CNC lathes are typically used to perform/produce precise circles with outside diameter (OD) and inside diameter (ID). Depending on the needs of different industries, the machine can machine almost any kind of structure.
CNC lathes are commonly used in the oil and gas, automotive, aerospace, medical, electronics, mining, power plants, steel and paper mills, and shipbuilding industries, just to name a few.
Modern CNC lathes often come with life tools that can work on multiple axes. For example, they may include X and Y axes, combine a second turret with a different tool, or include a sub/second spindle. These features help to perform different milling, drilling and tapping operations more efficiently and flexibly.
The result is a complete or even complex part manufacturing process without the need to transfer the part to another machine for a second operation, such as a CNC milling machine or CNC machining center.
One of the common questions is: How to program a CNC lathe and what software is usually used for CNC machines?
Modern CNC lathes can be programmed in the following ways.
● directly on the machine using a modern CNC programming support system such as "Manual Guide I" (FANUC) or ShopTurn (SIEMENS).
● Offline using a CAD/CAM system. These usually involve more complex shapes or series of operations to be machined.
In most cases, the CNC lathe or CNC lathe should be able to handle one CNC program while the next CNC program is being built and programmed. This helps to make the manufacturing process more efficient and saves time and labor.
CNC lathes - how many axes?
Today, CNC lathes can be equipped with a variety of different axes to produce more complex parts without having to manually switch machines or tools. The different axes depict the way in which the machined part (or tool) can be positioned/approached and rotated during the machining process.
In this basic setup, the 2 linear axes can be used to perform OD/ID (i.e. cylindrical machining) and face machining, or to drill and tap in the center of the part. However, it does not allow milling to be performed.
In addition to the basic X and Z axes, a C-axis and life tooling system have been added. This allows parts to be positioned to perform standard milling operations, boring and tapping operations. Spiral milling operations involving slow simultaneous rotation of the part are possible.
Here, the Y-axis is added to the machine so that eccentric machining operations can be performed. This would be suitable for more irregular and complex operations.
In this type of machine, a second turret is added to the 3-axis CNC lathe (e.g. T2-2T). Such a machine has 2 axes on each turret (upper and lower turret), plus the C-axis on the rotating spindle. This makes it possible to use 2 tools on the part at the same time, thus significantly reducing cycle times.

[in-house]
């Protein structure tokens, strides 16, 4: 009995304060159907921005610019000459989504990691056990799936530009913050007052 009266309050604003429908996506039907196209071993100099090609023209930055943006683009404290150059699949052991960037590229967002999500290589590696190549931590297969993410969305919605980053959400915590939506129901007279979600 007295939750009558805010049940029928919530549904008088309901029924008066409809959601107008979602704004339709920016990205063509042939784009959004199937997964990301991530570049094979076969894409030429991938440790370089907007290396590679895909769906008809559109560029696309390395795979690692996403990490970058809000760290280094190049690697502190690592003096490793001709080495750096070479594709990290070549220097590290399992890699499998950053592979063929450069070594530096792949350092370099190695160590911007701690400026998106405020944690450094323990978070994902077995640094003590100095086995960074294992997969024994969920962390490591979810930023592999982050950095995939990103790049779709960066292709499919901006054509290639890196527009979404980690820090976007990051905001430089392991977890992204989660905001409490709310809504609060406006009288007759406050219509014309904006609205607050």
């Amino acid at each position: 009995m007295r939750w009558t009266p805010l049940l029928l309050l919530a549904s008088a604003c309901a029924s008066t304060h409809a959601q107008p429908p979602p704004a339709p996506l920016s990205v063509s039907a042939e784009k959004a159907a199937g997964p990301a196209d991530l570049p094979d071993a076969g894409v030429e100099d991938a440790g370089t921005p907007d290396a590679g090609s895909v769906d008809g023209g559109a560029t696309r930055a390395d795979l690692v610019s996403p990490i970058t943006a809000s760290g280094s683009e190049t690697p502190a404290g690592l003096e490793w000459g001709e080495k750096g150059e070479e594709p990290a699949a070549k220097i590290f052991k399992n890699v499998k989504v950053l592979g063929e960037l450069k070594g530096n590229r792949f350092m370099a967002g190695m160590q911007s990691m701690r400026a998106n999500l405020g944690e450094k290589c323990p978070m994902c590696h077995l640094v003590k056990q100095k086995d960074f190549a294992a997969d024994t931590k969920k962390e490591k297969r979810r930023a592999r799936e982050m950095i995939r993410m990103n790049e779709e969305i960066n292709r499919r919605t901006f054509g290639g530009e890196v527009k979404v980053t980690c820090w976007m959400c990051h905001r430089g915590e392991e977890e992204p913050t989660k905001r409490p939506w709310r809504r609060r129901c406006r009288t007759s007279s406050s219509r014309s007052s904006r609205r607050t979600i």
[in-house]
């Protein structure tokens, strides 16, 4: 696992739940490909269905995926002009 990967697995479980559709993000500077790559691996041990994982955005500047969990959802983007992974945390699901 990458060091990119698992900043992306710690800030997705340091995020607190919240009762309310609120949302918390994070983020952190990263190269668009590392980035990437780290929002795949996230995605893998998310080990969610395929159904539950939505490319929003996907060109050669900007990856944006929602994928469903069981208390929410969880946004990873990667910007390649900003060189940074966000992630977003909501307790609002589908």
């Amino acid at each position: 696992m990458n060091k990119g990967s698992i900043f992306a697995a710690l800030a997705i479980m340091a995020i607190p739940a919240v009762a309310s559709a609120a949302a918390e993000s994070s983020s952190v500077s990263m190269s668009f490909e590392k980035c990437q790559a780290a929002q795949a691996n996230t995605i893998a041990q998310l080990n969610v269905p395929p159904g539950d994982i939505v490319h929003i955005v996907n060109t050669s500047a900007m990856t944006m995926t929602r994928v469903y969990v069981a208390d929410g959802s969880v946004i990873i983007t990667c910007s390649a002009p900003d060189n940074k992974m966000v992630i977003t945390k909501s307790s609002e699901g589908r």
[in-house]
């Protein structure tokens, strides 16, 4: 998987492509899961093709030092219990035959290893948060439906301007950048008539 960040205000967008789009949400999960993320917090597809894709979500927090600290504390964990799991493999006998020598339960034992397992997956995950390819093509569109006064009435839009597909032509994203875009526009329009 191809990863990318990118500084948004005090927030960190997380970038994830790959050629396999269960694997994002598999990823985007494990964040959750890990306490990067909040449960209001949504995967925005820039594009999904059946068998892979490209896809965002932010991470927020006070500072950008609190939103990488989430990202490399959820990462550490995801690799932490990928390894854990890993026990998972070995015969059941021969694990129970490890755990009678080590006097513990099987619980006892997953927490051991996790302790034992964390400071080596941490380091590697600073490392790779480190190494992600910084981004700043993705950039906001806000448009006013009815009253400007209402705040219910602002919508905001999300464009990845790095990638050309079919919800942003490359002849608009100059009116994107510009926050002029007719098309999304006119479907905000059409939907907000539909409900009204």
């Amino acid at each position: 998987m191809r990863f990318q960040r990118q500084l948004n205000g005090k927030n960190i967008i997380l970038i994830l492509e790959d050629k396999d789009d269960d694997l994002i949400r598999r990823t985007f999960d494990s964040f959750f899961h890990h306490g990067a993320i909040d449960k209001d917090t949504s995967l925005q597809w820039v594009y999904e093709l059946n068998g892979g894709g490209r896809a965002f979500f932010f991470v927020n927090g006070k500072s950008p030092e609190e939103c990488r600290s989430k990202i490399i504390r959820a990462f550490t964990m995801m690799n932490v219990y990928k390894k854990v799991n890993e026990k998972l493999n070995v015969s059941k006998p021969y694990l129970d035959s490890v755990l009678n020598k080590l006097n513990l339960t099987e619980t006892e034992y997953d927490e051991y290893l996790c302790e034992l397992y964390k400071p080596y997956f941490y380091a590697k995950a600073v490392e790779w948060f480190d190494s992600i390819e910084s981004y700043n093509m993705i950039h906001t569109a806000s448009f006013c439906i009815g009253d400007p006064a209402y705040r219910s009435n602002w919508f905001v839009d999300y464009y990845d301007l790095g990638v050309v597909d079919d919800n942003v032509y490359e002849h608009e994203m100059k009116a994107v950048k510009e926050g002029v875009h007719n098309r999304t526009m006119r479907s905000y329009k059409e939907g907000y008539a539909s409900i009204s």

Here, this lathe arrangement may include the following.
● 2 x C-axes (spindle and second spindle)
● 2 x turrets (upper and lower turrets, each with 2 linear axes)
● 1 x Y-axis in the upper turret
● 1 x second spindle, which can be moved towards the main axis to pick up parts
Of course, there are machines with more than 8 axes. However, these are highly sophisticated and complex machines that are not usually required for common manufacturing needs.
So how much does a CNC lathe cost and what should you ask when requesting a quote for a CNC lathe from a reputable CNC machine tool manufacturer?
To calculate the total cost of purchasing a CNC lathe, we need to consider the following points.
● Country of Origin
● Manufacturing process
● CNC machine dimensions
Learn more about these areas below.
The manufacturer and the country where the CNC lathe is made (Korea, Germany, Japan, Taiwan, China, etc.) have a big influence on the price.
How the CNC lathe is made
This will affect the quality and performance specifications of the machine and they include factors such as
● How much R&D and prototyping has been invested in manufacturing the machine?
● The quality of raw materials and key components and their manufacturing sources?
● Does the manufacturer use a deep manufacturing system (i.e., from the foundry to the finished machine, such as Hwacheon) or just assembly, or even use an OEM company?
● Are these machines mass produced? Or do they have focused production lines for specific needs and higher quality standards of production
The dimensions of a CNC lathe are generally defined by the chuck size and center distance.
Standard machines are usually less expensive than complex machines. The latter may be the same machine with additional options.
The price of the machine is also influenced by the different options chosen.
The addition of a Y-axis, additional motor power, spindle torque range, guideway system (linear ball or roller, box guideway), spindle coolant (CTS) system (30 or 70 bar), tool setting gauge, chip conveyor (standard or special aluminum), or spindle bore (especially if BB or BB+) will result in an increased cost for a standard machine.
Additional options such as special bearings, automatic tool changers (ATC) and hydraulic chucks will also affect the price of the machine.
Finally, the cost of shipping from the manufacturing location to the end user will increase the price of the machine. This can vary from country to country.
The size of the machine to be shipped will affect the type of packaging and shipping used (container or flat rack). This, in turn, will affect the price of the CNC lathe.